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Thread: How much truth is there in the folklore/mythology of food properties? page

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    AMonkey's Avatar
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    How much truth is there in the folklore/mythology of food properties?

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    For instance chicken soup is good for healing you when you are sick. I'm sure all of our grandmas and mothers had some sort of almost mystical food beliefs. But coming from the West to Singapore I've been inundated with more food mysticism than I've ever met in my life!
    "Don't eat crab after an operation, it will interfere with healing."
    "Eat this for liver, this for eyes, this for blood" etc

    One of the major tenants is this idea that some foods are 'heaty' where as some are cooling. Don't eat too much heaty food, don't eat to much cooling food. If you have a cold, don't eat cooling food!

    So how much of this is bullshit, and much is a grain of truth? Is it possible that ancient Chinese secret is the key to health?
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    Quote Originally Posted by AMonkey View Post
    For instance chicken soup is good for healing you when you are sick. I'm sure all of our grandmas and mothers had some sort of almost mystical food beliefs. But coming from the West to Singapore I've been inundated with more food mysticism than I've ever met in my life!
    "Don't eat crab after an operation, it will interfere with healing."
    "Eat this for liver, this for eyes, this for blood" etc

    One of the major tenants is this idea that some foods are 'heaty' where as some are cooling. Don't eat too much heaty food, don't eat to much cooling food. If you have a cold, don't eat cooling food!

    So how much of this is bullshit, and much is a grain of truth? Is it possible that ancient Chinese secret is the key to health?
    Lol this is an endless source of amusement at my family gatherings. DH is from that neck of the woods and his family all go on about this being "heaty", that being "windy" etc.
    For folks who have never come across this, they don't mean that the food is hot/spicy, cold or that it gives you wind. It's more about which type of energy they produce, yin or yang, and the effect that had on the body.

    "Heaty food are food that will build you up. Food that will push your body to create internal hot energy (yang energy). Cooling food are food that will push your body to create internal cold energy (yin energy)."
    http://nutsaboutchineseidioms.wordpr...-cooling-food/
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    MarielleGO's Avatar
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    Yep, I always tell that if you have the flu eat chicken soup... it usually works miracle, I never questioned it but I think that it's because it's easier on the stomach than a normal meal and therefore being kept inside to help your immune system.

    Also eating spicy foods will help you with a cold... just try it and see how runny your noose get! At least it will open up your airways for a few minutes...

    Besides that I don't trust my grandma's wisdoms when it comes to food, she is overweight and living on meat, legumes and grains....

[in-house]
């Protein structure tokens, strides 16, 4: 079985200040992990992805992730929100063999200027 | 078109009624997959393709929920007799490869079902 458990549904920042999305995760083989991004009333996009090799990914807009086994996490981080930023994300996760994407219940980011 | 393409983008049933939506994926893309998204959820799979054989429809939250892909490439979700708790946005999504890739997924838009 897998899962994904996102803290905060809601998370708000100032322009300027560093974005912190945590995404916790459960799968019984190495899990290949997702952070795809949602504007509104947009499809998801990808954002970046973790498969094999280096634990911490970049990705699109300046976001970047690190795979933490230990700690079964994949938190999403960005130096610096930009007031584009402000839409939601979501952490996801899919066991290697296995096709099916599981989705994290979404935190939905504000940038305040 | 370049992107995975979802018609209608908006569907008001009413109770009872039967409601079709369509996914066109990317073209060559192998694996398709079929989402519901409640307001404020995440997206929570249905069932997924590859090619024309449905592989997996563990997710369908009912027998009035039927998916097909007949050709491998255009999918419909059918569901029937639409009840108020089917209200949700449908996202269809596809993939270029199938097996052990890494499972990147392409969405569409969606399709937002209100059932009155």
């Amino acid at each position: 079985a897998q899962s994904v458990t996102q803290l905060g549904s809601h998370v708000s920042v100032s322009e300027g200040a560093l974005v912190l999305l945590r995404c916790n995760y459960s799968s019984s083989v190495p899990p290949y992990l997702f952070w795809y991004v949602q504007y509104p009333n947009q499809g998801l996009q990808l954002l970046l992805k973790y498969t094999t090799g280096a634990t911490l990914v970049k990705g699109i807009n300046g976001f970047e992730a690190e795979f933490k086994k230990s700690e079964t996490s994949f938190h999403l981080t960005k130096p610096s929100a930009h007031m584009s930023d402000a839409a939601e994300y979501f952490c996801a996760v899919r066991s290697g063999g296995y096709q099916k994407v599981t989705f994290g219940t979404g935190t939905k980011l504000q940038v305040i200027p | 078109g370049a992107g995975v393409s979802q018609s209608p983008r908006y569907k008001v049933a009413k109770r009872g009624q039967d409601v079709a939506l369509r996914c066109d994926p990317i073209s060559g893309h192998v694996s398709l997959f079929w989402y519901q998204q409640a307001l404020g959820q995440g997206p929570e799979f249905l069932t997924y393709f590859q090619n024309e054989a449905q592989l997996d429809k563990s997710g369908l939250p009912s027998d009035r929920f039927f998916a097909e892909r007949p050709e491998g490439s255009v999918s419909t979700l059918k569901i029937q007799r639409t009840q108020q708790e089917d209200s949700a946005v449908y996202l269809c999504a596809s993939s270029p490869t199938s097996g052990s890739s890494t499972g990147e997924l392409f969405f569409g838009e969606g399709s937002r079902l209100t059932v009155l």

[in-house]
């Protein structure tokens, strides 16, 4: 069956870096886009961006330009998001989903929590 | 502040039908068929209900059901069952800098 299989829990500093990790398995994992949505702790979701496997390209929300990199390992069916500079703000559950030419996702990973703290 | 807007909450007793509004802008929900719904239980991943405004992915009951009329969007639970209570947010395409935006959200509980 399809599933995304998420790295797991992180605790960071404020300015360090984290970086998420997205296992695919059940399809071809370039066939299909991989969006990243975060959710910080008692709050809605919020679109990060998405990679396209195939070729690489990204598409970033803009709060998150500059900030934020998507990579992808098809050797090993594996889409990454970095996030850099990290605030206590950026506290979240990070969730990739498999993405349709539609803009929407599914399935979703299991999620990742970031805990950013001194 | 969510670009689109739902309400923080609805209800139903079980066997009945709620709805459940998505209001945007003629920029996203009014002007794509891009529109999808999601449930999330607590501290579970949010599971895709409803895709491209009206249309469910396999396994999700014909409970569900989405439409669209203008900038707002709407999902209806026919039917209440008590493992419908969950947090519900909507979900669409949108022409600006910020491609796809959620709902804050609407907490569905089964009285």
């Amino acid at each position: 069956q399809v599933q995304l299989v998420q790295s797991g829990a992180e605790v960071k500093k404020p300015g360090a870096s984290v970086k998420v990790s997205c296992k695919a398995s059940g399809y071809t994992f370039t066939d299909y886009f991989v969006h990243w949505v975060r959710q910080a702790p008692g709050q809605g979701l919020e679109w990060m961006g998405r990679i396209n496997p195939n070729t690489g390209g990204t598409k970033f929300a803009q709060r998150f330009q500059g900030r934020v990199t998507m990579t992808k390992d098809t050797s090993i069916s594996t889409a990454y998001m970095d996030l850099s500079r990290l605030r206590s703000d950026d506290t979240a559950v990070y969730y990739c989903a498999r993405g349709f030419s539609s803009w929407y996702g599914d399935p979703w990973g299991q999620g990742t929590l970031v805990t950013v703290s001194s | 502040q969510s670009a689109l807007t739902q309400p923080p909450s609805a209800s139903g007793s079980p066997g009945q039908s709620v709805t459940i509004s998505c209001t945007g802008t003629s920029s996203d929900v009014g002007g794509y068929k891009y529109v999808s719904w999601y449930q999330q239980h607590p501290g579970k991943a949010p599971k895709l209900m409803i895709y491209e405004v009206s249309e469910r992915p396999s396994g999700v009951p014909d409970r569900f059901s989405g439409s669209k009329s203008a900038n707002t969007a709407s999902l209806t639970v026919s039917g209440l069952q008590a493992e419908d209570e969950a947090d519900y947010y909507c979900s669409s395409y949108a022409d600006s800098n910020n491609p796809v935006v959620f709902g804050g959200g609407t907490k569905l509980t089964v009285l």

My story, My thought....

    It's all about trying to stay healthy!!!!

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    WeldingHank's Avatar
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    Chicken soup usually has a good amount of garlic. One of the reasons it helps when your sick.

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    Also old-style chicken soup was made bone-in, giving you a massive mineral dose.

    AMonkey: TCM is what they're referencing and I wouldn't put any stock in it. It's basically humorism, which is something the west had as well.

    M.

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    "Breakfast is the most important meal of the day" is one of my favorites.

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    I think our grandmothers had a lot more common sense than we do. Gargle with salt water for sore throats. Chicken soup for colds. Gets the sinuses moving and the bone broth is good. But I'm sure it needs to be real soup not Lipton. LOL. They were dealing with stuff before the convenience era. A lot of that wisdom is lost now. Glad I had a farming Grandma!! I don't think breakfast being the most important meal of the day was grandmothers wisdom. More conventional wisdom!!

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    If you use bone broth for chicken soup, then you are getting the anti-viral properties of the skin as well as all of the minerals from the bones, etc. So, it definitely helps out.

    The idea that an apple a day keeps the doctor away has been demonstrated -- apparently apples help with overall heart and arterial health.

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    Re the chicken soup, I was told its because of the salt it contains replenishing lost electrolytes.

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    Many of these are anecdotal. Chicken soup is surely good for a cold because it is easy for the body to process and bone broth is exceptionally nutritious and contains ample gelatin, which is crucial for tissue repair. There's nothing magical about chicken soup in and of itself. You could probably develop some type of equally magical pudding made out of egg yolks, warmed milk and gelatin. Clearly, nutritious foods that are simple for your body to process will benefit during a cold, and chicken soup fulfills that.

    "Carbs drive insulin drives fat" is my favorite. Silly old wives tale
    Last edited by ChocoTaco369; 01-07-2014 at 07:30 AM.
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